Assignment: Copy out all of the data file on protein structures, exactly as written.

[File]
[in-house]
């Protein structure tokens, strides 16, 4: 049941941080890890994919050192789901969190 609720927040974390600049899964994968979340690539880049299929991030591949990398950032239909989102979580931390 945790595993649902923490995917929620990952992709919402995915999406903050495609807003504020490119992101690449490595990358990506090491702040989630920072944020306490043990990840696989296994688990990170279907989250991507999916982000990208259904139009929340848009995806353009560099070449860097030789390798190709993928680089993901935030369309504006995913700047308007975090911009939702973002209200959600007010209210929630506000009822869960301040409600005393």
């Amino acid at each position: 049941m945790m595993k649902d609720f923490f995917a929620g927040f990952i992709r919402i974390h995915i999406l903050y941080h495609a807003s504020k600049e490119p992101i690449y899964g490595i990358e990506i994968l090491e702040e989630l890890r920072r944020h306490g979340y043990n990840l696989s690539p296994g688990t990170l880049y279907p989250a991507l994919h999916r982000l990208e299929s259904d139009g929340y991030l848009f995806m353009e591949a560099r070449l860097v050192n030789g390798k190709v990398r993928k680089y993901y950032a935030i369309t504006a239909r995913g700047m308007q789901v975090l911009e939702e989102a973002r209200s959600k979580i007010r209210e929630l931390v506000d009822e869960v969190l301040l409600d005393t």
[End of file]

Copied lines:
[in-house]
């Protein structure tokens, strides 16, 4: 049941941080890890994919050192789901969190 609720927040974390600049899964994968979340690539880049299929991030591949990398950032239909989102979580931390 945790595993649902923490995917929620990952992709919402995915999406903050495609807003504020490119992101690449490595990358990506090491702040989630920072944020306490043990990840696989296994688990990170279907989250991507999916982000990208259904139009929340848009995806353009560099070449860097030789390798190709993928680089993901935030369309504006995913700047308007975090911009939702973002209200959600007010209210929630506000009822869960301040409600005393």
């Amino acid at each position: 049941m945790m595993k649902d609720f923490f995917a929620g927040f990952i992709r919402i974390h995915i999406l903050y941080h495609a807003s504020k600049e490119p992101i690449y899964g490595i990358e990506i994968l090491e702040e989630l890890r920072r944020h306490g979340y043990n990840l696989s690539p296994g688990t990170l880049y279907p989250a991507l994919h999916r982000l990208e299929s259904d139009g929340y991030l848009f995806m353009e591949a560099r070449l860097v050192n030789g390798k190709v990398r993928k680089y993901y950032a935030i369309t504006a239909r995913g700047m308007q789901v975090l911009e939702e989102a973002r209200s959600k979580i007010r209210e929630l931390v506000d009822e869960v969190l301040l409600d005393t």